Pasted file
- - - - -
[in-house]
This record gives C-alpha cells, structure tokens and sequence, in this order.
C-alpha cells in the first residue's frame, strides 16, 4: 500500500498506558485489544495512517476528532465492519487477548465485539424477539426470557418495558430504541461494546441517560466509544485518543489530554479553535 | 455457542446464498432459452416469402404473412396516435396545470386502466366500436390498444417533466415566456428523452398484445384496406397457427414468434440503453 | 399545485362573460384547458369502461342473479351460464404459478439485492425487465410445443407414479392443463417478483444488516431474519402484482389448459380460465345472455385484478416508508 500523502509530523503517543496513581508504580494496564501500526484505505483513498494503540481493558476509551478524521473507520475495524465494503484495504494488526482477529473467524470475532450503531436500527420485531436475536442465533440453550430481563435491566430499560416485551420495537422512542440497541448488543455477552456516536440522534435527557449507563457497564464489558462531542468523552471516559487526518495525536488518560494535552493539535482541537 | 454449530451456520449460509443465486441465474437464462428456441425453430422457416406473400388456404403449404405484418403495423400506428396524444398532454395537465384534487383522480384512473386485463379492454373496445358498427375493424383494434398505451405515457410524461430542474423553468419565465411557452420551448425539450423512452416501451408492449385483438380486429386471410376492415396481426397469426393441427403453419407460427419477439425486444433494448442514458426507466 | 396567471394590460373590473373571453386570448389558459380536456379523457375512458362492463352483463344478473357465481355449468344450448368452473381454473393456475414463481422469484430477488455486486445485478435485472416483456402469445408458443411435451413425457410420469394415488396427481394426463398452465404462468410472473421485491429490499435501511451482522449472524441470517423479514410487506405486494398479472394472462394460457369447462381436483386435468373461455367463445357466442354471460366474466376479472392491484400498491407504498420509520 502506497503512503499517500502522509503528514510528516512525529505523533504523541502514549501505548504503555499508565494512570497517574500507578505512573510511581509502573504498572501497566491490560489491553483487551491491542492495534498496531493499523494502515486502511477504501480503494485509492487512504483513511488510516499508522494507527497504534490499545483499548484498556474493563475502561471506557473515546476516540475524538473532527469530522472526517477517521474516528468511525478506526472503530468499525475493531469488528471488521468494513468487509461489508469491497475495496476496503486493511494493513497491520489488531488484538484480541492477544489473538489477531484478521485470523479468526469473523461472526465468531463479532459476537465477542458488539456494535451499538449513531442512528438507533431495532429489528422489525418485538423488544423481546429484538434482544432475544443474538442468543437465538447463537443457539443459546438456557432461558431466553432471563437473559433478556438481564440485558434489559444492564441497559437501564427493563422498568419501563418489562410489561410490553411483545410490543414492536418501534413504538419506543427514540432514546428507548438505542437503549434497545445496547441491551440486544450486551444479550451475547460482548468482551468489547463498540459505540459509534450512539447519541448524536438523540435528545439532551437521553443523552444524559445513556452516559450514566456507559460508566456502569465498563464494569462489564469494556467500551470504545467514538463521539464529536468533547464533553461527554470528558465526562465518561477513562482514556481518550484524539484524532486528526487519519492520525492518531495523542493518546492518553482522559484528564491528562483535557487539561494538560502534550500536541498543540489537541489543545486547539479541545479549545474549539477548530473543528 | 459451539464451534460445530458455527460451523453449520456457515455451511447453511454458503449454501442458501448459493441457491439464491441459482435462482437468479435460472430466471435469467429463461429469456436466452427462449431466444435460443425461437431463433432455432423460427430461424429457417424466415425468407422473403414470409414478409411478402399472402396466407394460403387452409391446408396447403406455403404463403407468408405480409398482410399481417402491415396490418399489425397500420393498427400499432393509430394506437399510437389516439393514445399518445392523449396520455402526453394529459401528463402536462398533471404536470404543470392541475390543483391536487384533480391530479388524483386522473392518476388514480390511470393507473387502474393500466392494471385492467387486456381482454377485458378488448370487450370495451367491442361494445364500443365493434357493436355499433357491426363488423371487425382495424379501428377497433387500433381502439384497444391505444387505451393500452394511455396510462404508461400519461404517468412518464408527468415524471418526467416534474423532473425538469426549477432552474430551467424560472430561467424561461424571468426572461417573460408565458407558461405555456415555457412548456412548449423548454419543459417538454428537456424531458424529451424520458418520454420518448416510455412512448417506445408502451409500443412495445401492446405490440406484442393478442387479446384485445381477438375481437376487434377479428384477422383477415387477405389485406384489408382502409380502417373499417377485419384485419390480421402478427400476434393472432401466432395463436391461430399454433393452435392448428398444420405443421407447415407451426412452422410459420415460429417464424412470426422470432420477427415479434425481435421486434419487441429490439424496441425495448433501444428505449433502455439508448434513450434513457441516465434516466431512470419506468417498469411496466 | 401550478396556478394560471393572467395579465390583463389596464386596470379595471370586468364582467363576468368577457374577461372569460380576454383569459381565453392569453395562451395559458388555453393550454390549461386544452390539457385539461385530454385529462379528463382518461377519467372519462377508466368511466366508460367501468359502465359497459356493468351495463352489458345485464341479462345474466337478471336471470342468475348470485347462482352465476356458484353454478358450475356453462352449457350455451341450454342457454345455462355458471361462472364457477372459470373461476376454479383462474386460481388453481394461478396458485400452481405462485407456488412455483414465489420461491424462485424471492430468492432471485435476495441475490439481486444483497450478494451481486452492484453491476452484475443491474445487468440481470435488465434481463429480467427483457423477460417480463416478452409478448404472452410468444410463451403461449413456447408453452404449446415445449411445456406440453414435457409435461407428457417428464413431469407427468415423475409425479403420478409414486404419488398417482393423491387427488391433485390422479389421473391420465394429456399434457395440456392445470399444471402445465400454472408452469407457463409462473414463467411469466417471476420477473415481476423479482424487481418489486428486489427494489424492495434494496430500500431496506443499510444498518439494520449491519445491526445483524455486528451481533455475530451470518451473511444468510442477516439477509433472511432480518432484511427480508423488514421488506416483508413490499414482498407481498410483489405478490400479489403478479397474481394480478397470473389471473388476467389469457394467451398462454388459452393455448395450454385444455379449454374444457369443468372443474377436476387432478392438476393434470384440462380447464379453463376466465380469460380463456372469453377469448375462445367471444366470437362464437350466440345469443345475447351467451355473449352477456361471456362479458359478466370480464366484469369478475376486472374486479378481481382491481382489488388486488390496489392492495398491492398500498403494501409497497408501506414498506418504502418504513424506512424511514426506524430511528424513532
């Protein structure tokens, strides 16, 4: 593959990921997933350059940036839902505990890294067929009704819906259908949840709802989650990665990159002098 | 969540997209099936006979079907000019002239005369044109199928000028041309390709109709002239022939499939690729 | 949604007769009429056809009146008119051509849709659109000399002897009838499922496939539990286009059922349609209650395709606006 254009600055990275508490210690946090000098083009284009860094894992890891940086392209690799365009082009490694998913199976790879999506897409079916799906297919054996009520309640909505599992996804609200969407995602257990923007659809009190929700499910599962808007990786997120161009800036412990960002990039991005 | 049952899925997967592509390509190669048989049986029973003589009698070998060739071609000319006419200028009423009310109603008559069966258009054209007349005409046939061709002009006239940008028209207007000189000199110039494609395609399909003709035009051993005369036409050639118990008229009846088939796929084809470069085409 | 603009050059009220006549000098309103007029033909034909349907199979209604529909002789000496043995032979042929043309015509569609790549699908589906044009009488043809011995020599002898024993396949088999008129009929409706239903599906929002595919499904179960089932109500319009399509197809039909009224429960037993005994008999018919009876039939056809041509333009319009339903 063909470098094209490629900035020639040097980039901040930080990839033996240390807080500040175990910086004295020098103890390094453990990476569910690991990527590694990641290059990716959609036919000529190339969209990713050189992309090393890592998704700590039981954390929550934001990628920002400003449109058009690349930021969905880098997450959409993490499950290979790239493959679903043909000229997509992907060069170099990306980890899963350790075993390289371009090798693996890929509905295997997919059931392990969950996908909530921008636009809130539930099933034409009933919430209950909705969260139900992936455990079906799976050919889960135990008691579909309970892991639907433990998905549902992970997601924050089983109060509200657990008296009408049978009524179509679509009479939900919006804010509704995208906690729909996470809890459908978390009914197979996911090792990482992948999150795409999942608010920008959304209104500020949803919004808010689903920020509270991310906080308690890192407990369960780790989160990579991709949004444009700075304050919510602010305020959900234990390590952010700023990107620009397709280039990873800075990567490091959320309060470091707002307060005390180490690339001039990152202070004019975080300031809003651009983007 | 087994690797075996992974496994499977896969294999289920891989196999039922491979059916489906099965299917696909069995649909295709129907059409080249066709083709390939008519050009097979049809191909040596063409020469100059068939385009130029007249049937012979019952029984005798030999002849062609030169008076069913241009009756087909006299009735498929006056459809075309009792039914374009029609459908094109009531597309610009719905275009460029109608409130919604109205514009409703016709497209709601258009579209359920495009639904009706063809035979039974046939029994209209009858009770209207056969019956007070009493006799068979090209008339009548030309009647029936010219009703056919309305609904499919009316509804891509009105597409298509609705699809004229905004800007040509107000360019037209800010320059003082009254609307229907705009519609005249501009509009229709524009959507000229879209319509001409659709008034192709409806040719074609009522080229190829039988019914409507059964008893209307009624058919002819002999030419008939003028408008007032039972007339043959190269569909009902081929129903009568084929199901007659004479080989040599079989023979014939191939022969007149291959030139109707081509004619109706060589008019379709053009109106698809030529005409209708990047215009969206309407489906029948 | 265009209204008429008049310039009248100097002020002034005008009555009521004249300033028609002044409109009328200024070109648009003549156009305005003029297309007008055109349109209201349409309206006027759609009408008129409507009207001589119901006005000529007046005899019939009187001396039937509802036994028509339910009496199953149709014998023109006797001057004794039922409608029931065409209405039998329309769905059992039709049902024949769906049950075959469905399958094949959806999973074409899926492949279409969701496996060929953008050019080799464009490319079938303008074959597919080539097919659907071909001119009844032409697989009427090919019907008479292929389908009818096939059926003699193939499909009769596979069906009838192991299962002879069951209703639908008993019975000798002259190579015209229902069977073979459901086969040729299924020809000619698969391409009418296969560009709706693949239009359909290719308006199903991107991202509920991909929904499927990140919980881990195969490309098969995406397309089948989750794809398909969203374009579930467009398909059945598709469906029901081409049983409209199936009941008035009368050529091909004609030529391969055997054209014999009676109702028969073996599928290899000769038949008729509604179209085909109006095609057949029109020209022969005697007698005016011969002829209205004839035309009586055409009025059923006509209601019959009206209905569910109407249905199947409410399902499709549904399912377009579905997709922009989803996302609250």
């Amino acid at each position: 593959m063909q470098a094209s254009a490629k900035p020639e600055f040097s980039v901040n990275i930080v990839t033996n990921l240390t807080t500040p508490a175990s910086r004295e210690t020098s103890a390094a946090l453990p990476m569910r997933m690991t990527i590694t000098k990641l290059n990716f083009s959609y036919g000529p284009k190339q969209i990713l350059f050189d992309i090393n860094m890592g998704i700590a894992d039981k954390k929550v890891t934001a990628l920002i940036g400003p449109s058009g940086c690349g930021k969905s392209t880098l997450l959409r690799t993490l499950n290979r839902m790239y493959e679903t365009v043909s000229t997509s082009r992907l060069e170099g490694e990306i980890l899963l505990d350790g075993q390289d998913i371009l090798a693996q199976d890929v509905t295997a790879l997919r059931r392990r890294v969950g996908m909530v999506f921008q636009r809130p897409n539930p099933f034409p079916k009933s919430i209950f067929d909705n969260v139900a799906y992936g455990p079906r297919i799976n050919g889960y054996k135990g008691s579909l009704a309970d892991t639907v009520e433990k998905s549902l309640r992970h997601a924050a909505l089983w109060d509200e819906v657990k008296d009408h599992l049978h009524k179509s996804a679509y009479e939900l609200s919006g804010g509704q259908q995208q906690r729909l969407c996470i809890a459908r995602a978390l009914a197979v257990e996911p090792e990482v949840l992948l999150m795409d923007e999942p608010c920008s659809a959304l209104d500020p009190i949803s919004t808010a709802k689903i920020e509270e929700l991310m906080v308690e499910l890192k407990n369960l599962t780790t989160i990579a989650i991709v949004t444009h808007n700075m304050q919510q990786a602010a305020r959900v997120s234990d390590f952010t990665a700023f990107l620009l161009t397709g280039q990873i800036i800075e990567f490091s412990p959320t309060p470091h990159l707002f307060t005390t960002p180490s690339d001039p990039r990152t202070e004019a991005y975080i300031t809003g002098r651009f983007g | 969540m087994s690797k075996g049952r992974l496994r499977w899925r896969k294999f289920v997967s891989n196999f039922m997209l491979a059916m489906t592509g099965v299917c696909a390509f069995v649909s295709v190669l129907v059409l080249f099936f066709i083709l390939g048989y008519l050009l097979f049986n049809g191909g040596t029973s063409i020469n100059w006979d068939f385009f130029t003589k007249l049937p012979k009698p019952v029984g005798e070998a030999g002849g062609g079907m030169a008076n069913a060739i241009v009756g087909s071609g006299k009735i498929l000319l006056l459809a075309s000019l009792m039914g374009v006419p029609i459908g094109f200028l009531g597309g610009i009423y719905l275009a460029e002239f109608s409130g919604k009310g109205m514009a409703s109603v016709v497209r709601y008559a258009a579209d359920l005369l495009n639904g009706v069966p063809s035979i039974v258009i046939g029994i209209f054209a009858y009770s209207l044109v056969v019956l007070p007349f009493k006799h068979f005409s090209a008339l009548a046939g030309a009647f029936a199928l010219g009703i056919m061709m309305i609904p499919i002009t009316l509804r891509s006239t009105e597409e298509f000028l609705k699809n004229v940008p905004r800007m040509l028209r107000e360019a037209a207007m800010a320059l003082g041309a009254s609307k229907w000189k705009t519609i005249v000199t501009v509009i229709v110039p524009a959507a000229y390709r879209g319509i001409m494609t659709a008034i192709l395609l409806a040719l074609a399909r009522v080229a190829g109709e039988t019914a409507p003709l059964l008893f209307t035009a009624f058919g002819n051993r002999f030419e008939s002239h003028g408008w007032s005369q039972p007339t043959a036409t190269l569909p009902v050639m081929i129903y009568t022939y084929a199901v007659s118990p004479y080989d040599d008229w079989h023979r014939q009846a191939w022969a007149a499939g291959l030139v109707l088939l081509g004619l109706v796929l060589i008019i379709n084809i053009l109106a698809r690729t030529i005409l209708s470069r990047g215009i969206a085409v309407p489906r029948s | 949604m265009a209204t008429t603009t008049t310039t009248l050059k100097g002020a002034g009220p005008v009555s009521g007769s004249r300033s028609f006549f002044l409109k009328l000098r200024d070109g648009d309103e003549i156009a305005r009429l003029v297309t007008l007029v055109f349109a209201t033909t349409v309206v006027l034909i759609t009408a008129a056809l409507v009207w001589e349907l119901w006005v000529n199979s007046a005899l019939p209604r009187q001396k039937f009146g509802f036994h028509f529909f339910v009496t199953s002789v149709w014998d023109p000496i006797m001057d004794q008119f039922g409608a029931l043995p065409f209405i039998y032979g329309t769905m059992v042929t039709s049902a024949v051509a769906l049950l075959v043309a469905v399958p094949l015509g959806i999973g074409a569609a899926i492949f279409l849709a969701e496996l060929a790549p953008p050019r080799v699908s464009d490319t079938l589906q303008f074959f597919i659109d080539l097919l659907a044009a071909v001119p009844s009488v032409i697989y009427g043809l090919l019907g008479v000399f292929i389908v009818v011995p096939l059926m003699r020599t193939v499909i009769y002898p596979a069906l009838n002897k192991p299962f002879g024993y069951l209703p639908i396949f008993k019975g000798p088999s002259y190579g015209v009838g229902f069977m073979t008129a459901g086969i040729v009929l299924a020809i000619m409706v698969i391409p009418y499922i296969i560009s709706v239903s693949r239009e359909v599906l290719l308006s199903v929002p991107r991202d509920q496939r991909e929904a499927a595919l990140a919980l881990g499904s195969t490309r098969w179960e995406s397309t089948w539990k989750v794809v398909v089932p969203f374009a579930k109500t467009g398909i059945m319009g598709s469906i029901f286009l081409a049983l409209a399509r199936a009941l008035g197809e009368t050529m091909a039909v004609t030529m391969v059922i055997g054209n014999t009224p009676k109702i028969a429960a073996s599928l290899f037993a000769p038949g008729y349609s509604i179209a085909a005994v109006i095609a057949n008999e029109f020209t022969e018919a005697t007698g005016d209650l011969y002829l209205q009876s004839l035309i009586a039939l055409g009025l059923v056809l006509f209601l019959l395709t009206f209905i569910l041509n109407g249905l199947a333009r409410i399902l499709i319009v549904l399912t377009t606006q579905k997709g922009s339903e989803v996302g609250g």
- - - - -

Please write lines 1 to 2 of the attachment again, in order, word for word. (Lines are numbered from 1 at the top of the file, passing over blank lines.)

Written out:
[in-house]
This record gives C-alpha cells, structure tokens and sequence, in this order.